At the end of the year, he asked –tactfully- how many of us still believed evolution was a lie. I raised my hand. I think I had spent so long being told that it was nonsense, that it was all bad science, that I assumed that my own understanding was suspect. If I “got” evolution, it was because I was missing the absurdity that all the sincere religious people in my life saw clearly. I wish I could apologize to that teacher for putting my hand up in his classroom, in front of all the other students who had shared that amazing year of science education with me.

    That simple, solid education has been the basis for all my eye-opening science study since then. From that perspective, I am so grateful that you are fighting this battle. All teachers have to do is present the facts, unapologetically, as clearly as possible. The lasting benefits emerge slowly, not as a minor victory in an ideological popularity contest.

    Comment: Allison – 03. September 2010 @ 11:38 am

  6. [...] The Meming of Life » Science, interrupted Parenting Beyond Belief … [...]

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  7. Holy self-indulgent comment, Batman! I didn’t realize how long my epic was until I took another look at it. I apologize for derailing your post with my anecdata, Dale. I can’t wait to hear what happens in Connor’s classroom.

    Comment: Allison – 03. September 2010 @ 12:08 pm

  8. Whoo. Good luck.

    Ken Ham’s distortions of science and religion* make me see red and raise my blood pressure. So I particularly wish you as much peace as possible as you try to navigate this mess.

    *He’s more or less said that if you accept evolution, you can’t be a saved Christian.

    Comment: Mercredi – 03. September 2010 @ 12:15 pm

  9. @Allison: Not at all! I love to hear those stories. It keeps filling in the full picture for me.

    @Mercredi: That’s why it’s important to work for the long haul. In the short run, most victories are hollow. Fortunately the more I learn about my adopted state’s standards and the admirable work of administrators, teachers, and parents over the years, the more encouraged I am.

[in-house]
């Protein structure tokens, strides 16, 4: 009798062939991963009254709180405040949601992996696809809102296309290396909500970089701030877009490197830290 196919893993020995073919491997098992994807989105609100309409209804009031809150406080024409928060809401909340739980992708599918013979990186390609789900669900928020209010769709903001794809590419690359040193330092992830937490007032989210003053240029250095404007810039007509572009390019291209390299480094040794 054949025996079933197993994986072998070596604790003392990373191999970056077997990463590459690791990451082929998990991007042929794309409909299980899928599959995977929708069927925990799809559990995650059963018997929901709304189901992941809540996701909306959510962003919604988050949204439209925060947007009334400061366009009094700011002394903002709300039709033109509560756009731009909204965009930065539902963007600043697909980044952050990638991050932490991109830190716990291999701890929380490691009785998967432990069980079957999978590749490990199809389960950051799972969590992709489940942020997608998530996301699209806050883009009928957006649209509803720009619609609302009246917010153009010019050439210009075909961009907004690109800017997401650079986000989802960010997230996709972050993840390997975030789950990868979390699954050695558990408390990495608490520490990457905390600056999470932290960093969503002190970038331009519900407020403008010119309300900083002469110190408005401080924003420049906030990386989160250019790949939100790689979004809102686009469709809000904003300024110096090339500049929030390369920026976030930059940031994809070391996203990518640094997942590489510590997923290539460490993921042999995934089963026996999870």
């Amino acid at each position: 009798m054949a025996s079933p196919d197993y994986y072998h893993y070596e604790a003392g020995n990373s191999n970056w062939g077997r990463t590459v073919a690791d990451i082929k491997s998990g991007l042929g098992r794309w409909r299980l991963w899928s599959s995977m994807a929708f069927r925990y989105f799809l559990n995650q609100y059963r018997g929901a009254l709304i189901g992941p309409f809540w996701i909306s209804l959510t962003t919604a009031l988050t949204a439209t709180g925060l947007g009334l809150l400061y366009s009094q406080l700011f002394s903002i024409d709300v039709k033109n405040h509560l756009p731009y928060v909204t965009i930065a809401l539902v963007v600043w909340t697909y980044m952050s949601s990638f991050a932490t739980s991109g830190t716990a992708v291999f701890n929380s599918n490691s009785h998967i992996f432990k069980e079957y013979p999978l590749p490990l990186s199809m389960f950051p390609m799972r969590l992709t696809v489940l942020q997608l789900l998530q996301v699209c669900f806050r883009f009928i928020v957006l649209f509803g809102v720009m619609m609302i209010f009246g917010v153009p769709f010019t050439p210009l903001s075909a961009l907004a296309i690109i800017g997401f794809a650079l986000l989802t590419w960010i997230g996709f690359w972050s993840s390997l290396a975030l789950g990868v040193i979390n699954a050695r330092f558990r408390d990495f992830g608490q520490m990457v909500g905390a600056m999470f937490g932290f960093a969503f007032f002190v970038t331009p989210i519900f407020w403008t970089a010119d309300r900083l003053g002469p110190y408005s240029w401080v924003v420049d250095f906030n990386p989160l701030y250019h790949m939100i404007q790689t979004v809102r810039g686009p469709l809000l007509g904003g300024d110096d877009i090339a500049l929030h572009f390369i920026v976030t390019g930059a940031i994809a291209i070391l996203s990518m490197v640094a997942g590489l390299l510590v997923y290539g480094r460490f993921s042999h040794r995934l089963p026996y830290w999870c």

Comment: Dale – 03. September 2010 @ 12:24 pm

  10. I love and hate cliffhangers! I’m curious as to how this plays out… when I was teaching high school physics and chemistry, I had to deal with annoying parental phone calls when I taught about the age of the universe / age of the earth / banded iron formations, etc.

    I read the article you linked to on Ms. New, in Georgia, and was struck by the following: “Ms. New said that from then on, including the entire 2005-06 school year, she had no problem teaching evolution. “What saved me, was I didn’t have to argue evolution with these people. All I had to say was, ‘I’m following state standards.’ ” ”

    It depresses me that, in the end, it was not an explanation of evidence that won, but an argument from authority.

    This reminds me of the importance of having good standards, written by content-area experts. They’ll provide a valuable tool for you in dealing with this teacher. How many teachers in my home state of Texas will use the revised social studies standards as cover to butcher students’ understanding of civics?

    Comment: Scaurus – 03. September 2010 @ 2:11 pm

  11. [...] Dear Mr. Taylor (Part 1) (Continued from “Science, interrupted“) [...]

    Pingback: The Meming of Life » Dear Mr. Taylor (Part 1) Parenting Beyond Belief on secular parenting and other natural wonders – 05. September 2010 @ 9:05 pm